Or at least, I assume he was. Myself, I don’t even remember leaving his room and crawling into my own bed. But I must have, because I awoke around 6 the next morning, fully clothed, and also fully surrounded. To my left, Thomas sat on his mother’s empty side of the bed, holding the Éclair in his lap. They were watching cartoons on our small TV. To my right, and totally hogging my pillow, the Brownie lay, still asleep, blowing moist bubbles of air in my face. I tried to move, but couldn’t: Blaze lay atop the covers, but positioned himself more or less fully between my legs, oriented so that his snout was perfectly aligned with my rectum, his nose separated from my ass by only a few inches of bed linens. How can he possibly find that comfortable? I wondered as I thrashed, helpless and immobile as a butterfly pinned to a collector’s board.

“Oh good, you’re awake!” cried Thomas, as he watched me try to roll myself over, but fail impossibly because of the dog. I at last convinced the dog to move, flopped over onto my back, and promptly found myself staring at the Éclair’s bottom as Thomas dropped her on me. “I think you need to change her,” he said, adding helpfully, “she has some serious funky butt.” That’s his code for a poopy diaper.

“Funky futt!” the Éclair agreed, as she squirmed around on the bed, her bottom practically emitting vapor trails such as you normally see on cartoons involving skunks.

And with that, my Saturday began in earnest.

I swear, there was not a single empty moment to my Saturday, not from the second I got up to change that funky butt to the moment I lost my temper. Every time I completed a task, or tried to engage in some meager survival function--peeing or eating, for example--I was beset by some new request (made typically in the form of a scream or shouted order).

“Dad! I can’t find any underwear!”

“Daddy, Lilbeth need you!”

“Um, Dad. Is there supposed to be water in the hall outside the bathroom?”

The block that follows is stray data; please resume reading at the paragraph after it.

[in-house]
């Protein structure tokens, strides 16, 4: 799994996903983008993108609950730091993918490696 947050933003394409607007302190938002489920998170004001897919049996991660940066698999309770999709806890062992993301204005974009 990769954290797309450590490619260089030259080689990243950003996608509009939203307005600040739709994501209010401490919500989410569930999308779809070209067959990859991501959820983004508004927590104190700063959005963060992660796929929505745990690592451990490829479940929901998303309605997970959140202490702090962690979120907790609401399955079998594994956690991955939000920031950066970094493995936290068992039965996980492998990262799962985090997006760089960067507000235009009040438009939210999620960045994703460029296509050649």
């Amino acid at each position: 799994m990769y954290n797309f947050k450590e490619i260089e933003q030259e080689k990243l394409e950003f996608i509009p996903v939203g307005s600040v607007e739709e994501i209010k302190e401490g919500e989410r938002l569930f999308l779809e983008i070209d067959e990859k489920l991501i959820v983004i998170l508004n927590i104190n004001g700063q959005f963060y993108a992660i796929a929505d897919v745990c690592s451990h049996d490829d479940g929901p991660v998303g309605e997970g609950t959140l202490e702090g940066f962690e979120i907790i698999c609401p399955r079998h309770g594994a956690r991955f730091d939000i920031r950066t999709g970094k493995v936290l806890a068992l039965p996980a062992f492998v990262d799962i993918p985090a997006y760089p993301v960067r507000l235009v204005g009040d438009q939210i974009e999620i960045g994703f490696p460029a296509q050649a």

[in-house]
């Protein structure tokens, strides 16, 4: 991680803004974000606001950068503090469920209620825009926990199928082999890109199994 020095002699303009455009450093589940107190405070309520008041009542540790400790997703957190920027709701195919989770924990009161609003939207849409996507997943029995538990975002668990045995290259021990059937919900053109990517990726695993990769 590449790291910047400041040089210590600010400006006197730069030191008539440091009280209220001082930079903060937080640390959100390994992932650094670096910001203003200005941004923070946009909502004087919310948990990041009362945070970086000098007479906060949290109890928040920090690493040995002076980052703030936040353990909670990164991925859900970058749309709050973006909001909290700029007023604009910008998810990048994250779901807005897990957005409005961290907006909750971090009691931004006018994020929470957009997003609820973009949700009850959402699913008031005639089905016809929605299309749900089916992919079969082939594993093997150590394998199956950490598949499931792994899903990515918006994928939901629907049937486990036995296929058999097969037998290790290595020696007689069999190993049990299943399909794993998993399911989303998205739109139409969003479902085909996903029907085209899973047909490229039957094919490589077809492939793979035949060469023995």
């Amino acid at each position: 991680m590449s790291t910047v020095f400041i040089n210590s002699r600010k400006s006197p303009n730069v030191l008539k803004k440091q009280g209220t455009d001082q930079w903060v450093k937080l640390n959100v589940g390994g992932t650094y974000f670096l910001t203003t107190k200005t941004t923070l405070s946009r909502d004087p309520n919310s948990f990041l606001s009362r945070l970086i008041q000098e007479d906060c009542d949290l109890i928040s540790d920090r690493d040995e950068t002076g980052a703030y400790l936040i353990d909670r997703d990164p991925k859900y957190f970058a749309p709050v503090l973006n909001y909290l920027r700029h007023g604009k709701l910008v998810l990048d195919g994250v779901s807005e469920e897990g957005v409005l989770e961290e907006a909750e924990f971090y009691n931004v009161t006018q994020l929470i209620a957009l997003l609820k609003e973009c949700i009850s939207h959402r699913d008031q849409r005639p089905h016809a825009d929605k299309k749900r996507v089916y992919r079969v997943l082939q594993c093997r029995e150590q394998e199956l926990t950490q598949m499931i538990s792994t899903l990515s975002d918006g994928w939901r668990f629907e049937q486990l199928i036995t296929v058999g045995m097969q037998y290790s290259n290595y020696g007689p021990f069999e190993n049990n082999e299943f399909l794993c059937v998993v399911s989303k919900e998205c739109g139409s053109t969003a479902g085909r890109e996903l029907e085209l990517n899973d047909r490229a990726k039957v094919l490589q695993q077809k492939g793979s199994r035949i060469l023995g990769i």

“Dad! I can’t find my shoes!”

“Daddy, Lilbeth want up! UP!”

“Dad, Blaze just threw up some yellow foam. I scooped it into this cup. Look!”

“Dad! I can’t find my ass with both hands!”

“UP! UP! UHHHHHHHHHHHHHHHHHP!!”

“Don’t drink out of that one, Dad! It’s still got some foam in it!”

“Dad!”

“DAHDEEEEEEEEEEEEE!”

“Dad!!”


And so it went. By noon, I was seriously put out, and you would have been too if you had been so harried that you almost drank from a cup full of dog bile. I started using my Shouty Dad voice and sent everyone to their rooms—including me. It was time for the Éclair’s nap anyway, but she was willing to postpone that for several minutes of good, quality screaming from her crib. I closed the door to my room, fished some earplugs out of a suitcase in the closet and sat on the bed, rocking and hugging my knees to my chest, mostly just to see why crazy people do it (I’ll tell you why: it’s actually very comfortable).

But after about two minutes, I realized I was feeling nervous about not hearing anything, so I got up and took out the earplugs.

Silence. Uh-oh.

I crept out of my room and peered through a crack in the door to the baby’s room. The Éclair was sound asleep. I poked my head across the hall, and spied Thomas up in his loft, reading. From down the hall, I could hear the electronic pinging of my daughter’s GameBoy. She looked up when I stuck my head in her door.

“Hi Dad,” she said sheepishly. “Sorry I bugged you about finding my clothes.”

“It’s okay,” I answered. “Sorry I got all shouty. I’m just not used to taking care of you guys by myself and I guess I got a little out of control. I really want us to have a fun time this weekend, but sometimes I get overwhelmed.”

“It’s a lot of work, raising kids,” the Brownie said. “Mom tells us that all the time.”

“Well, she ain’t kiddin’,” I answered.

“No such word as ‘ain’t’” the Brownie said absently. She was already turning back to her game. So much for a nice bonding moment with my daughter.

About an hour later, we were all feeling much better for our time-out, and when the Éclair woke up, I announced we would head off to the shop Thomas wanted to visit. It took us a few minutes to round up shoes and jackets and for Thomas to take care of one or two things he said would “make us carjack proof.”

We were quite the motley crew heading out to the van. Outside, the wind was blowing under a dark, forbidding sky. Sunset wouldn’t be for another hour, but already it seemed like dusk had set in. I wasn’t at all surprised to see the first few flakes of snow pelt by as we got on the highway and drove around to the south side.

We found the shop quickly on a side street of dilapidated buildings. To get there, I had to drag the kids past a filthy, forbidding alley, and a couple of equally filthy winos crouched in doorways, one with his hand out for spare change. Thomas eyed them nervously, worrying I suppose that they might be bandits in disguise, ready to spring up and waylay us. But these guys weren’t going anywhere. We proceeded unmolested to the shop.